Home > Architecture, Buildings, freemason, Freemasonry > Where is your lodge?

Where is your lodge?

January 15, 2015 Leave a comment Go to comments

I have mixed feelings whenever Gloomy Gus Chris Hodapp writes “another building lost” post – which, to be fair, almost seems to be every other month.

On one hand, it’s always sad to see a nice older Masonic Temples — or any well designed and decorated building, for that matter — falling into disrepair because the upkeep is too expensive for the membership. The period from the early to mid 1900s that saw so many fine temples erected didn’t have the expensive issues of heating and air conditioning costs, specialized maintenance, accessibility upgrades, or power needs that we now think of as essential, and even just maintaining those buildings, let alone improving them, is a huge drain on the resources of the members.

On the other hand, how much of a drain on our membership does it take before we all will figure out a new model? Lowe's Lodge & Community Center in Meriden, CT

The late 1800s to early 1900s saw a different model: have a large building in which several different lodges could meet on different nights, so it wouldn’t sit unused. All the different lodges would pay a little rent to the building association (and this raises the question if Masons “invented” the co-op), and the steady influx of members would assure that the capital reserve funds would be adequate to repair the boiler or to shovel more ice onto the roof, whitewash the picket fence, or do whatever the heck was normal repairs back in those days. And I’m sure that many of the brothers at the time were proud to belong to a lodge that emulated – to some degree – the Temple of King Solomon. Many of the older buildings were richly appointed, and had massive columns, arches, and other fine details.So, yes, it’s disappointing to see those old temples fading, or being sold off so that they can be turned into office condos or meeting centers. As the membership declined, there was simply no way to keep them forever.

But on another level, maybe we need to ask ourselves: is a lodge the building or the members?

Back in the 1700s to 1800s, when many lodges were essentially a few dozen guys meeting in a pub, they probably didn’t worry about that kind of thing; if the pub closed, they found another one. Having  a building was a bit extravagant for guys who might only meet once a week, and certainly ridiculous for a group that would only meet once a month. Some found a home, literally, in the older home donated or sold off from a member’s estate. New England is full of lodges that meet in these small buildings, and almost every other town seemed to have one during the boom years. But even that becomes expensive as turn or the century houses need to be upgraded with better electric and plumbing service, new stairs, fire exits, better insulation, and other upgrades to make them more accessible for our older members.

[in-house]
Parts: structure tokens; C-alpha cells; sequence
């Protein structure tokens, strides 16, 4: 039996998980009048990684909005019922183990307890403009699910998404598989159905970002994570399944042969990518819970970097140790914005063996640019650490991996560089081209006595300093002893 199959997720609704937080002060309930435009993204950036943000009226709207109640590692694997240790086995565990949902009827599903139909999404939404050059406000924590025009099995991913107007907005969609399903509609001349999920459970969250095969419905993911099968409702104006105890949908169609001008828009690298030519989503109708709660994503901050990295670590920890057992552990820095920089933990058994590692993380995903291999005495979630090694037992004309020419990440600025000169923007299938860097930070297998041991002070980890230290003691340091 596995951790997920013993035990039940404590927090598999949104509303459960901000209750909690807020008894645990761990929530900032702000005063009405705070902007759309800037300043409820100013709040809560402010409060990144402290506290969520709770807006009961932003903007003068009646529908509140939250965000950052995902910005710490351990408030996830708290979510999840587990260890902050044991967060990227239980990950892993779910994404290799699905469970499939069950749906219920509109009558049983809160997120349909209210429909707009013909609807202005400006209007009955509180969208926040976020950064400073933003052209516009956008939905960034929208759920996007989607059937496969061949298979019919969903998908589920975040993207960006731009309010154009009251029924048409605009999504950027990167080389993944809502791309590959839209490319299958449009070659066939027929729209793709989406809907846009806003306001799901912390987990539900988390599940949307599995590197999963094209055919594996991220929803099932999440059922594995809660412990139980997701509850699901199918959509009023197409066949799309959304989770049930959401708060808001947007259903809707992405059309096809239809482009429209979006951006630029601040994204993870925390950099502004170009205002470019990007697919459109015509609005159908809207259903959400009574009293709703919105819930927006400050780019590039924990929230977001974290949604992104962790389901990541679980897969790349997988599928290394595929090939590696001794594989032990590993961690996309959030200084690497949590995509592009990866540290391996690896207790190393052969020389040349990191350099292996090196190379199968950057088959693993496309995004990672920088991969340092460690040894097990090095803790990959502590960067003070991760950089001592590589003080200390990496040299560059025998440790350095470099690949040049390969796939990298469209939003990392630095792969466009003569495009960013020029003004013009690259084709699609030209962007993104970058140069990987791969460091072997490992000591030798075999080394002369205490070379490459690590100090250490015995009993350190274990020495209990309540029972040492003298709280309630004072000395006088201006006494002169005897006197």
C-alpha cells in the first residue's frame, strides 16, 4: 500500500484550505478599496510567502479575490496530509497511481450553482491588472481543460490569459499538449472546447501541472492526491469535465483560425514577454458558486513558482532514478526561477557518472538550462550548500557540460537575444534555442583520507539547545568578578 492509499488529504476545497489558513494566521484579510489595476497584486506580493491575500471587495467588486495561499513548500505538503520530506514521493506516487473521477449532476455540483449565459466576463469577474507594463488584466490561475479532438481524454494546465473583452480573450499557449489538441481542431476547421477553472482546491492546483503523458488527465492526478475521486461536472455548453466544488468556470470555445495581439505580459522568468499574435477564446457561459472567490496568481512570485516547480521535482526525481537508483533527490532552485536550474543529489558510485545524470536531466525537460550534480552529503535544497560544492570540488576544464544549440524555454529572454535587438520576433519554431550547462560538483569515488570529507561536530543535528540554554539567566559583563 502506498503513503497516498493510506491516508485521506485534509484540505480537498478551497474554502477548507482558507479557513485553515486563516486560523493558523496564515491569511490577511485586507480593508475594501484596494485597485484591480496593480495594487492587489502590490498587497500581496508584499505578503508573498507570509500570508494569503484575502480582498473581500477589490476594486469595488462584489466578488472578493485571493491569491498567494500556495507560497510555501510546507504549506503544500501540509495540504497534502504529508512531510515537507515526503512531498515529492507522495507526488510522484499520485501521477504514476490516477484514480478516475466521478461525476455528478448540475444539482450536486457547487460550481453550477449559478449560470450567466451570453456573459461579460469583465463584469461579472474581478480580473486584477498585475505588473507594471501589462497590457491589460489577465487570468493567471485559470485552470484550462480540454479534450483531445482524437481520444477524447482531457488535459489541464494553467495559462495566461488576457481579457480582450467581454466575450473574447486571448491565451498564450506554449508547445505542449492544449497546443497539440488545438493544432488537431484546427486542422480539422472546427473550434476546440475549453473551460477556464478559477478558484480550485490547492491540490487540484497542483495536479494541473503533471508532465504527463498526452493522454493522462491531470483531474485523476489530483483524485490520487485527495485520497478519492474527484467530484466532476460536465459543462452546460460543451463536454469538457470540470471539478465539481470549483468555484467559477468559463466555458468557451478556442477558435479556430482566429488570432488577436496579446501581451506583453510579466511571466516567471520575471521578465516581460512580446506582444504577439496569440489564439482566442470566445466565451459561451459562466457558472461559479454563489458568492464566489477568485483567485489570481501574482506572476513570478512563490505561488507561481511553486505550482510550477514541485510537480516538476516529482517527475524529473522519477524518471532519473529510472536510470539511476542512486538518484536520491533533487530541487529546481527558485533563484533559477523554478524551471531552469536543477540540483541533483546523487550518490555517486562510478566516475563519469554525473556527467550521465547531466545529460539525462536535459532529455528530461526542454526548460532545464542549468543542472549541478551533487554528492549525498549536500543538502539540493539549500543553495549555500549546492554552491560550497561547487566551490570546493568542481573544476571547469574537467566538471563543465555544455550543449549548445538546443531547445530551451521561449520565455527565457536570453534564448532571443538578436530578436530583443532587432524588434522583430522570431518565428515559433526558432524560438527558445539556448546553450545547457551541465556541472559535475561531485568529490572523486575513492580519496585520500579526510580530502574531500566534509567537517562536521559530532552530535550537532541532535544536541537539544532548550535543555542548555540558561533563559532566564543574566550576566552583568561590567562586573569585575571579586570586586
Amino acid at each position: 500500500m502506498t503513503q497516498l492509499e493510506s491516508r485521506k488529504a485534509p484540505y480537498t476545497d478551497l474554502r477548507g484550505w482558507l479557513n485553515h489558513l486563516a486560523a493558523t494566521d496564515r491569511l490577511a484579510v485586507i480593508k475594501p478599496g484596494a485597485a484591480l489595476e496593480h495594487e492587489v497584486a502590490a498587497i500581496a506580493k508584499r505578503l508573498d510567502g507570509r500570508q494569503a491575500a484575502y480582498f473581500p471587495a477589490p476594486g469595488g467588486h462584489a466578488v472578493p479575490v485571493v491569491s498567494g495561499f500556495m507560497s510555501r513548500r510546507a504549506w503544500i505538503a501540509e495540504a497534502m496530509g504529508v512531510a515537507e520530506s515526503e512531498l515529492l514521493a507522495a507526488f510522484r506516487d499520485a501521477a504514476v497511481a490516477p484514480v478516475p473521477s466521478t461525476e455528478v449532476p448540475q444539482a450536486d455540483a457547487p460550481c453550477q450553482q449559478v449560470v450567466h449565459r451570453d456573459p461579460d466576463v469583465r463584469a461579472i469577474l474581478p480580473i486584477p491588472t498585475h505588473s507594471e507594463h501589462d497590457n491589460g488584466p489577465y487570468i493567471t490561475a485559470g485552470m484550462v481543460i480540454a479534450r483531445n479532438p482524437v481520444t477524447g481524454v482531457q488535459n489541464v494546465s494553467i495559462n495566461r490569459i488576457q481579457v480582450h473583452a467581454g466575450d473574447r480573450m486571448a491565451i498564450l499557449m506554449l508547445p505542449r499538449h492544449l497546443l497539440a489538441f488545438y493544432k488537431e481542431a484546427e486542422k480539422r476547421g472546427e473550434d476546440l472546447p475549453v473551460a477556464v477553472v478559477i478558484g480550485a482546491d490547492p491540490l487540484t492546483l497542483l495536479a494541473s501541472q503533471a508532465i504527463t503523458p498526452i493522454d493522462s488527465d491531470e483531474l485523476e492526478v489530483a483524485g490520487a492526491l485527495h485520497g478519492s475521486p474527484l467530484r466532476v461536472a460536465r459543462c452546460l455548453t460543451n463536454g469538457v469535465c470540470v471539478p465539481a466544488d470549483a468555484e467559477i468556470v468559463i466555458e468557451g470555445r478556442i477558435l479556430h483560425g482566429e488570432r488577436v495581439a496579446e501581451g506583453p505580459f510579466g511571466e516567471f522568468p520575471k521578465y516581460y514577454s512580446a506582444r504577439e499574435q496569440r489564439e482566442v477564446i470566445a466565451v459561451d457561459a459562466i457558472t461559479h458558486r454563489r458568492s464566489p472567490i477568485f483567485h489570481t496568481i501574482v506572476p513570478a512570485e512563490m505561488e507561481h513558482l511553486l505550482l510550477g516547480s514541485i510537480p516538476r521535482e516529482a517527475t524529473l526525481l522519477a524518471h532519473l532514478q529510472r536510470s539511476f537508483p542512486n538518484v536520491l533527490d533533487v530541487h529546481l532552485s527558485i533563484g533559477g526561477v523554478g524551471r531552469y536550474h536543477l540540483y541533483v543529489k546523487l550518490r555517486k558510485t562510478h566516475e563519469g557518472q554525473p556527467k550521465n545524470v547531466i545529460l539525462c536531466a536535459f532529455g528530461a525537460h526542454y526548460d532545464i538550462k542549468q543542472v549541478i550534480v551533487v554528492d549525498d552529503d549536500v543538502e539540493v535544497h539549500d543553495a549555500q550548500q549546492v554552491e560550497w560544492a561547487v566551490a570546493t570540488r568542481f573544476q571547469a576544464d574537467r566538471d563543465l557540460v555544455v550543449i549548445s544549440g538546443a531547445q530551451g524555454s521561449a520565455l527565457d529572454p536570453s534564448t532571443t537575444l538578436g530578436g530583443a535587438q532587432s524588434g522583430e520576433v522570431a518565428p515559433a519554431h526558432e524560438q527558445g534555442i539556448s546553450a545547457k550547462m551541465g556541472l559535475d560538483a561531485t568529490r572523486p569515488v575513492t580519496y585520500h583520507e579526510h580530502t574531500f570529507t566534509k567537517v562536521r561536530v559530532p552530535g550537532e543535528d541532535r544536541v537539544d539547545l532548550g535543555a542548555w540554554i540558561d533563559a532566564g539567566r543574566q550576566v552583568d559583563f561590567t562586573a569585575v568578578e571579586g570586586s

Nick Johnson recently posed the idea of a “dinner lodge,” a return to the older days when brothers met to discuss some bit of education, and enjoy some friendly association. Maybe the next few decades will see more large temples being sold off, but — hopefully — more active members meeting to enjoy fellowship, without worrying about fixing the potholes, repairing the roof, or wondering how they are going to pay for the upkeep on a mausoleum that only gets used once a week by a dozen guys.

After all, is your lodge the building, or is it the members?

Edit: I should have mentioned Connecticut’s own take on this: both Quinta Essentia Lodge No. 500, and Hospitality Lodge No. 128.

  1. January 15, 2015 at 11:49 am

    Nice post, Tom. When I visited Alberta, Canada and visited Hinton Lodge in the small town of Hinton, they met at the local motel. The motel let them keep the Lodge furniture in a storage room. Most of the furniture was on wheels, so it just a matter of rolling it out. The Lodge rented a large Conference Room for $50 per night. It was carpeted, heated and well furnished. Many Communications the Lodge members met prior to meeting at the Motel restaurant for dinner. After the meeting the Lodge rolled out a bar on wheels for the Festive Board. The Lodge helped the motel by their patronage and the motel helped the Lodge with modern facilities at a reasonable price. It was a win-win situation.

    Liked by 1 person

    • January 15, 2015 at 11:56 am